Children are their business

picture-71Ivana Ires Rezende, 42, sits with 10 children age 3 to 6, watching them mix paint into small piles of shaving cream before smearing the colorful mess across a tabletop. Shouted fragments of English and Spanish mix with laughter and the occasional shriek. “Kids need rules and manners,” she says through a translator, smiling. “But they also need time to be kids.”

Brazilian-born Rezende runs a thriving day-care center out of her Roxbury apartment, and is one of eight women to have this year earned a Child Development Associate credential through a training program offered by the Jamaica Plain Neighborhood Development Corporation. The intensive program is an effort to ease the shortage of highly trained childcare providers in Boston, and to help women – many of them immigrants – create new economic opportunities for themselves and their families.

In 2000, unable to find affordable care for her daughter so that she could work, Rezende signed up for basic child-care training offered by the development corporation, completing a three-month licensing preparation program that included CPR and first-aid instruction, childcare orientation, and a background check.

She then joined the Jamaica Plain-based Family Childcare Program, a network of 22 women who offer their services through the development corporation. The program, launched in 1997, provides affordable child care to 80 families in Jamaica Plain, Roxbury, Hyde Park, Roslindale, South Boston, and Charlestown.

“Each provider is an independent contractor running her own business,” says program director Gladys Barboza. Her staff collects sliding-scale payments from parents, as well as state and federally funded vouchers, and reimburses each provider at the state-mandated rate of $26.35 per child per day, or $29.80 for infants under 2 years old. “We deal with all the billing, so that they can focus on the kids.”

Barboza’s staff also provides home visits, networking meetings, and technical support. “Providers often just want someone to talk to,” she says of the home visits. “Sometimes we’re the only adults they interact with during the work day.”

She says the providers, all Latina, are providing much needed Spanish-language services in their communities. “The majority of our clients require a Spanish-speaking provider,” she says, “though nine or 10 of our families are English speakers who want their children to learn Spanish.” She estimates that four of the 22 providers also speak English.

While many of the providers in the program were born outside the United States, all are citizens or have permanent residency status. “Home-based providers are licensed through the state of Massachusetts,” says Barboza, “and obtaining a license requires a valid Social Security number.”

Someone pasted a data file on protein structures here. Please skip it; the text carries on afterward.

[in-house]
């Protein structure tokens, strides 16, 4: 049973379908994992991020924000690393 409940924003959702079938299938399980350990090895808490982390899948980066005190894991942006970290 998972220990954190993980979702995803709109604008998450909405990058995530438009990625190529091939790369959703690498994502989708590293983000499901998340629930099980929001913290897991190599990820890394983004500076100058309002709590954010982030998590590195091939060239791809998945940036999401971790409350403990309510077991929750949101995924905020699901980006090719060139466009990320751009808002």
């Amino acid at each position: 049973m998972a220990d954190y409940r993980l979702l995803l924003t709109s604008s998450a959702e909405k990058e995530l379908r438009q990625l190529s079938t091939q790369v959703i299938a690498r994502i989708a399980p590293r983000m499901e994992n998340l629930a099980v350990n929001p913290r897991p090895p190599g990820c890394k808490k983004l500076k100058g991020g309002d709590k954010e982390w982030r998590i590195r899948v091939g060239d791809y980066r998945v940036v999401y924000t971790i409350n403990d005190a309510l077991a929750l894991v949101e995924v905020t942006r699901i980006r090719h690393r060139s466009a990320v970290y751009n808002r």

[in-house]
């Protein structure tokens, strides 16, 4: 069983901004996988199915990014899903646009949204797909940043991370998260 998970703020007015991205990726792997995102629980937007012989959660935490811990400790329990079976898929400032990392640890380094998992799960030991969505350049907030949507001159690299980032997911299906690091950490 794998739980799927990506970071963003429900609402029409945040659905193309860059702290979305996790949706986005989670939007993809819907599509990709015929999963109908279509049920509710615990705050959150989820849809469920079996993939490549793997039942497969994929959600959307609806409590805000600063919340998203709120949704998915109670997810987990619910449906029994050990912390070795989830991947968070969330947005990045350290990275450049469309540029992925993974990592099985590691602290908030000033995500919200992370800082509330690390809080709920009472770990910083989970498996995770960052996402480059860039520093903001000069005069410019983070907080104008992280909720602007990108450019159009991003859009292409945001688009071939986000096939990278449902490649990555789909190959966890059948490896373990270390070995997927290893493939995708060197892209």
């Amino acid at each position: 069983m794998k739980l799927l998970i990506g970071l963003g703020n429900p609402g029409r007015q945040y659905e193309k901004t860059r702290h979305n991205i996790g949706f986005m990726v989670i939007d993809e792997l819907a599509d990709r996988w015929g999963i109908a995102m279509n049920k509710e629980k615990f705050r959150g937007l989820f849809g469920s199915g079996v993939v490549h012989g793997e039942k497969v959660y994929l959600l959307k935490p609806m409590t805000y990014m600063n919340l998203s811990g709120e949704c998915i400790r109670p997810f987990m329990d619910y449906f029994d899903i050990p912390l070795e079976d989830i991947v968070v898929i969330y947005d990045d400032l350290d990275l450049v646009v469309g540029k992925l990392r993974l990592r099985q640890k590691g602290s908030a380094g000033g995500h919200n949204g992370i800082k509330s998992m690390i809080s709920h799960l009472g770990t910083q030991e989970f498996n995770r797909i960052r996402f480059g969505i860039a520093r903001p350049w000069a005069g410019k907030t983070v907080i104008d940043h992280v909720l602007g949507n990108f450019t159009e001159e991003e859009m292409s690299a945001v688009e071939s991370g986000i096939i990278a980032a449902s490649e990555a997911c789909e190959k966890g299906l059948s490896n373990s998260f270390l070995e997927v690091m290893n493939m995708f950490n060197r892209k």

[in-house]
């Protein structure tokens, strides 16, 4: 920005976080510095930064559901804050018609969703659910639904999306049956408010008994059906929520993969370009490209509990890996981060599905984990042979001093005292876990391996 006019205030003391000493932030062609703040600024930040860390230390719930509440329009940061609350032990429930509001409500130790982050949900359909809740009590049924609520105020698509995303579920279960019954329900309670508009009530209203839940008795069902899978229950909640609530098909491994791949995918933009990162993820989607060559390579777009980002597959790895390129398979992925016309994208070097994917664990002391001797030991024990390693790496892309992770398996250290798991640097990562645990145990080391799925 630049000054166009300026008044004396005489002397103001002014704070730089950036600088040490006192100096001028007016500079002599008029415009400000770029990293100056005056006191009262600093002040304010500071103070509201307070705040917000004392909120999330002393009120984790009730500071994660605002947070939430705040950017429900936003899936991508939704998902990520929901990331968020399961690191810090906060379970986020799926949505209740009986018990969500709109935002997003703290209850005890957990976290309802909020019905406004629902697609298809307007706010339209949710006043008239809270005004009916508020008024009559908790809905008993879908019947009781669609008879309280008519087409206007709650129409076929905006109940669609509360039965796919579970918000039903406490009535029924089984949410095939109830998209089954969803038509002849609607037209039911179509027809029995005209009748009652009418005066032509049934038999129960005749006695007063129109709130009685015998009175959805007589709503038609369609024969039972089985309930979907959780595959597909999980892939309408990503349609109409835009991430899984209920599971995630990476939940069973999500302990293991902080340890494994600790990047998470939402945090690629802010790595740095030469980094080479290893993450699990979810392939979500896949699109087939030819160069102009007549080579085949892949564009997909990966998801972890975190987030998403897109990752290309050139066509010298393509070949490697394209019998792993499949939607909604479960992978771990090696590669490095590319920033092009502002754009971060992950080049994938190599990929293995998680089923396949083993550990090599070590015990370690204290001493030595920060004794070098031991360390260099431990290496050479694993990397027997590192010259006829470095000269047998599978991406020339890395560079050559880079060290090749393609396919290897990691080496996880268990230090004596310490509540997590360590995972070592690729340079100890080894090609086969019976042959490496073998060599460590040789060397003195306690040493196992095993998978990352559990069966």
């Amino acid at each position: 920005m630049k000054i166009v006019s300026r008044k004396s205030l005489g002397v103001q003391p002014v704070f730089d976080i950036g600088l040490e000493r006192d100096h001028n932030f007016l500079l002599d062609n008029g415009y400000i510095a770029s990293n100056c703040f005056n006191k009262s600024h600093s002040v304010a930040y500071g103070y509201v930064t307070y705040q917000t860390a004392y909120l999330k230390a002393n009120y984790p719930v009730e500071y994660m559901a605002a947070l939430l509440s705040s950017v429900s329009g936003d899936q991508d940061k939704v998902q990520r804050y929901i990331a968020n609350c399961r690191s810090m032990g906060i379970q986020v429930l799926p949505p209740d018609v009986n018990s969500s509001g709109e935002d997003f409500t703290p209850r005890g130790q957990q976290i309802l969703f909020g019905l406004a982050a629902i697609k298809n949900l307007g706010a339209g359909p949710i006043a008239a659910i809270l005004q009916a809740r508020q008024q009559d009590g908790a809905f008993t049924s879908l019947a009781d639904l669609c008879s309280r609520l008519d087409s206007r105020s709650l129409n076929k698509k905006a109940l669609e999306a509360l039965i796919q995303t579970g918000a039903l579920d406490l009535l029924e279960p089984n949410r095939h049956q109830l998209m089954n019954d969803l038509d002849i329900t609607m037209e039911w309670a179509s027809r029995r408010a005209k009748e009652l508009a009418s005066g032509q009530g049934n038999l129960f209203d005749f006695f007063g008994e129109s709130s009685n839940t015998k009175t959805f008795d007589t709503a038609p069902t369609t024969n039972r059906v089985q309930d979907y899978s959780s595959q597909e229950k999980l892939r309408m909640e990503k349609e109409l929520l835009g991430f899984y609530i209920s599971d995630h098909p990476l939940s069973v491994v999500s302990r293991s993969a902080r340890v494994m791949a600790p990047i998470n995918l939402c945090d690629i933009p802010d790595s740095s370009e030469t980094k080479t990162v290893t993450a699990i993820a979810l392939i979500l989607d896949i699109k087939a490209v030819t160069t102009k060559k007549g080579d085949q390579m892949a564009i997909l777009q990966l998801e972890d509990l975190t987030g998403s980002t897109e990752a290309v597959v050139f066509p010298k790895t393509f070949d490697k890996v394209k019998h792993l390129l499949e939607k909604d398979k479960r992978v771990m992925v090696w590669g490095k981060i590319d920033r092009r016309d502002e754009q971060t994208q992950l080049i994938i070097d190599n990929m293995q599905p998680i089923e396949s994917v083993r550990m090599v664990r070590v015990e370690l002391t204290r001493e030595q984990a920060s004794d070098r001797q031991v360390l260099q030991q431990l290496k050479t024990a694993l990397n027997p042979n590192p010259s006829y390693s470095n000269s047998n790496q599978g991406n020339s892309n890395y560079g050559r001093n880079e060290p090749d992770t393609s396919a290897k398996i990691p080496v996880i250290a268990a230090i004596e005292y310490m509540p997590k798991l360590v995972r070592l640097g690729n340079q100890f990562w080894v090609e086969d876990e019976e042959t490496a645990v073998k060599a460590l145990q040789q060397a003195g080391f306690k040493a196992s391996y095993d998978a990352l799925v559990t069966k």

Meeting the need for affordable child care in Massachusetts is an enormous challenge. Sharon Scott-Chandler, vice president of Head Start and children’s services at Action for Boston Community Development , the agency that dispenses childcare vouchers in metro Boston, estimates that over 17,000 families across the state are currently on a waiting list that is up to two years long for subsidized services.

She says training programs like those offered by the Jamaica Plain group and her own agency help ensure that more providers are delivering consistent, high-quality care. The designation, which is awarded by the Council for Professional Recognition, requires 120 hours of childcare education, creation of a portfolio, observation days, and several tests. “It tells parents that you’ve taken course work to back up your practical skills,” says Scott-Chandler. “It indicates that you are at a higher level.”

Barboza agrees, but adds that a child development associate credential also benefits providers. “They make more money because their practices are full,” she says. “Parents are drawn to providers with this extra level of training.”

Rezende began training for her credential in 2004. “It was difficult,” she says of juggling classes with running her business. “But it taught me so much. My activities with the kids are better, and I’m much better now at running my center and communicating with parents.”

One of those parents is Aybelis Lara , a single mother from Roslindale who leaves her two boys with Rezende so she can work 40 hours a week as a teacher at a Jamaica Plain day care center. “I feel very comfortable with her,” she says of Rezende. “I see how much my older son is learning, and I know that he is in a good place.”

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